• The rule restricts non-directive pregnancy options counseling and abortion referral: The most explicit anti-abortion components of the rule egregiously violate the patient-provider relationship and limit access to reproductive health care. Title X providers could not encourage, promote or “present” the option of abortion unless the patient had already chosen to terminate the pregnancy and explicitly requested a referral. In that case, a physician may, but is not required, to give her a list of providers, all of whom must offer prenatal care but only some of whom may also provide abortion. The physician may not tell the patient which providers on the list provide both abortion and prenatal care, even if she explicitly asks. If the patient has not made up her mind but requests information regarding abortion referral, the provider may only give her a list of providers who offer prenatal care. This “gag” component violates providers’ ethical duty to impart complete, unbiased, and accurate information and is counter to the quality-care principles of the Institute of Medicine.
  • The rule undermines adolescents’ confidentiality: Under current rules, Title X providers must offer confidential services to adolescents. The proposed rule requires providers to certify that they encourage family participation in minors’ decisions to seek family-planning services, including required documentation of specific actions taken to encourage family involvement. Because this requirement would undoubtedly deter many minors from seeking care, it runs counter to our national goal of reducing the high rate of teen pregnancy and sexually transmitted infections.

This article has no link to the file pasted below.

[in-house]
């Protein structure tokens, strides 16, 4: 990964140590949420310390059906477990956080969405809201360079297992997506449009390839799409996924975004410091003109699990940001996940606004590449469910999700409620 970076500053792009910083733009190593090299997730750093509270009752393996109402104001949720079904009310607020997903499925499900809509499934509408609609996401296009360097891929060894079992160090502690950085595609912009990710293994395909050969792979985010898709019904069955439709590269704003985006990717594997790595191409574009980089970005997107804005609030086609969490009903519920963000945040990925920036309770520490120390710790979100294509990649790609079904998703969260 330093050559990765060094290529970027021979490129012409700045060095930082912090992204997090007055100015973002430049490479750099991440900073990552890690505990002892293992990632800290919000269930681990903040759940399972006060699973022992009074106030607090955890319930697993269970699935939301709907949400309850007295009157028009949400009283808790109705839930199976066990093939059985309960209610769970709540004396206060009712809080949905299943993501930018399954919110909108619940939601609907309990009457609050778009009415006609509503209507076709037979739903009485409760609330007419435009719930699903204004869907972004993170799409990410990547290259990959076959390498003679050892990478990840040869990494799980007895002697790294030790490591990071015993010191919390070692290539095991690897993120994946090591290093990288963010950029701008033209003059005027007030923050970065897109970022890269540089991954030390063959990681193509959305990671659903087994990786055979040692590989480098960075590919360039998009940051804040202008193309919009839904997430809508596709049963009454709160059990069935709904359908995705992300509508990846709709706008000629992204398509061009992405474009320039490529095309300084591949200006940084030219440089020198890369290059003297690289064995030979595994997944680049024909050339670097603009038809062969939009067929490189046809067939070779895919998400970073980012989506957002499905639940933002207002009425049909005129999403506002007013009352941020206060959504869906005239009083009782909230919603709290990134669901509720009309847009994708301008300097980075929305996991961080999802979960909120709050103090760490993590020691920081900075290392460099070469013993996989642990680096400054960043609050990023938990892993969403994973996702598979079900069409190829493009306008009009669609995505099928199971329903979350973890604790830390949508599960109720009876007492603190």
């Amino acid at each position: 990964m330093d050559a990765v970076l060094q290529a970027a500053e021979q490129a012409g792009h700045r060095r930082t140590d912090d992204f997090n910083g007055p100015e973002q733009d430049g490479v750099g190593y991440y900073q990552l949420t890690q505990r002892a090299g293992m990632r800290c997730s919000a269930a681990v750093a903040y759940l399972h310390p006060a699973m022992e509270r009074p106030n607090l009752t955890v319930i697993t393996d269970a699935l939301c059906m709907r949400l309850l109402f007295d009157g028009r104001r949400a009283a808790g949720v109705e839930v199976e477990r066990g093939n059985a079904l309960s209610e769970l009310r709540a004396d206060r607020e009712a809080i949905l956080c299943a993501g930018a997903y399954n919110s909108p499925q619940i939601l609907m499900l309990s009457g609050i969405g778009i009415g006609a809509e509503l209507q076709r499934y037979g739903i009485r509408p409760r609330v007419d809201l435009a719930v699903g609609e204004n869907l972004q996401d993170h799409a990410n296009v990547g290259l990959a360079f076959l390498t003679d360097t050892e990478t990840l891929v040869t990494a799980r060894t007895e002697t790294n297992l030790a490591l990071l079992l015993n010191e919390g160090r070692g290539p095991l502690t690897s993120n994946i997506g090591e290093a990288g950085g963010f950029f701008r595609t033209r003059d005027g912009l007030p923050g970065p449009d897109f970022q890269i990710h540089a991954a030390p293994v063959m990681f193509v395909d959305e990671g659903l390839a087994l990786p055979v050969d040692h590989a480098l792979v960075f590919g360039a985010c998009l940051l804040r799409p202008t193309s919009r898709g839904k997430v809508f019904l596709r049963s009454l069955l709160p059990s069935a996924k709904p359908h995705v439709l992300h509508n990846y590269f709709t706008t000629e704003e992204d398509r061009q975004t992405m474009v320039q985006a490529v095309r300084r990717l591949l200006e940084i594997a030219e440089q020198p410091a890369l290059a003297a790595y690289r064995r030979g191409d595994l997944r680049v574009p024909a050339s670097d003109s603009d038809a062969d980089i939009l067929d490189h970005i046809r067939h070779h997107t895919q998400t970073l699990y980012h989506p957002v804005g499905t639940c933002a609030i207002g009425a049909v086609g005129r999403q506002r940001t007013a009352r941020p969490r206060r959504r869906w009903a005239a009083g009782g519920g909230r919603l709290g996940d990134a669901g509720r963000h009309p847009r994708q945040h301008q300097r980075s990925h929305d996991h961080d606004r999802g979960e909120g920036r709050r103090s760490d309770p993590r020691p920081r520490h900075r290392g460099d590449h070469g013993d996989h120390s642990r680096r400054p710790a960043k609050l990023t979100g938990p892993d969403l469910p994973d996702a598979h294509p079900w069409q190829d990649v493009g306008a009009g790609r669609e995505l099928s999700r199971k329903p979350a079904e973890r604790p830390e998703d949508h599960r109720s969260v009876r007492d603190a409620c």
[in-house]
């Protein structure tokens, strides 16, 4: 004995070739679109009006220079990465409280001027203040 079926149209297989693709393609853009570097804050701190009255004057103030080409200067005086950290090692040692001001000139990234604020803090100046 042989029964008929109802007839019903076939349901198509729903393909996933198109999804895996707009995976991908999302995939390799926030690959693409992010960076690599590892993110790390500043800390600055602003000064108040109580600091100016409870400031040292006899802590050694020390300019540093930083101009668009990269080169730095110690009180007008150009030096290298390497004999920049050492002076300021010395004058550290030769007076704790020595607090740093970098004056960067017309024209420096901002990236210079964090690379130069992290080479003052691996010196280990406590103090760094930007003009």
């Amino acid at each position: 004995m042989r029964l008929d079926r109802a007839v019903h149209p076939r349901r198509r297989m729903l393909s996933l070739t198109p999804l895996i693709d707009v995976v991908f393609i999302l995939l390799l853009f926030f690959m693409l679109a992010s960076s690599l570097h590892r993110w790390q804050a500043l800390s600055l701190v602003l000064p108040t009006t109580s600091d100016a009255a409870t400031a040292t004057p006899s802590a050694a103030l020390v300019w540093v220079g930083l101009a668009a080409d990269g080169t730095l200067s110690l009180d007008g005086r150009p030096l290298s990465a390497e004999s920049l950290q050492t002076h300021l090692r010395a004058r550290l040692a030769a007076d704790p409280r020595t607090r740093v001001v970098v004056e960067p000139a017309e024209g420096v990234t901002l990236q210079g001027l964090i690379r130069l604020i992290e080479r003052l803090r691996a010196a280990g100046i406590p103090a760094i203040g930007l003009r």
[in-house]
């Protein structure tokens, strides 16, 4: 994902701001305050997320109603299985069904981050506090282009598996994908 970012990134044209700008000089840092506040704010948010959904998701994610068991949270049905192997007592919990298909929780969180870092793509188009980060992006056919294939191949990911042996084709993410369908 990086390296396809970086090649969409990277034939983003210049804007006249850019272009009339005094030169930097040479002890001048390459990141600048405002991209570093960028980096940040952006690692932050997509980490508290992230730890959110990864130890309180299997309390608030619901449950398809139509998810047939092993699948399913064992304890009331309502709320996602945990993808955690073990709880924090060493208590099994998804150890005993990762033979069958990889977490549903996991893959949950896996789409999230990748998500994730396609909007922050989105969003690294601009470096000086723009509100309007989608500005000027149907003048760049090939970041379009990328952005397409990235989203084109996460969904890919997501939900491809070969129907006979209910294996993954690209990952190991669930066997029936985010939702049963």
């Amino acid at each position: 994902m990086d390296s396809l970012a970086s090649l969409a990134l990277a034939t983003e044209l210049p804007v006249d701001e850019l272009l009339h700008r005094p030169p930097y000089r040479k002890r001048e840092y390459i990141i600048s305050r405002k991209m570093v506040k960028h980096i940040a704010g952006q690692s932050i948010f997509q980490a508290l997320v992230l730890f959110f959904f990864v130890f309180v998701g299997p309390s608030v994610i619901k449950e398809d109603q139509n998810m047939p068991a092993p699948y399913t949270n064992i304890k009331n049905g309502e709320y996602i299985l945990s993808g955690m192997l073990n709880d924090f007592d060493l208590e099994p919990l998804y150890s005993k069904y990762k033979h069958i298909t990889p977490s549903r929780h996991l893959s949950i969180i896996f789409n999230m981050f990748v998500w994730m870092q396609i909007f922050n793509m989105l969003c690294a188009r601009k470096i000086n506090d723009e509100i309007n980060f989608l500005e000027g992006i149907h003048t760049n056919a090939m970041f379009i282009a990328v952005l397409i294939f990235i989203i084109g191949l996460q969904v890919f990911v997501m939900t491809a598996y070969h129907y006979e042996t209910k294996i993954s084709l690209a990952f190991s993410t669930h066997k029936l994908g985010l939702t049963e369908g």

In addition, the dense 31-page document outlining the proposed rule contains vague and confusing language. Struggling to understand what is and is not permissible, providers are apt to err on the side of a more conservative interpretation, lest they inadvertently violate the rule. If authorized, this rule would make effective birth control far less accessible to low income women-including women of color-and would therefore exacerbate the socioeconomic and racial health inequities tarnishing American society.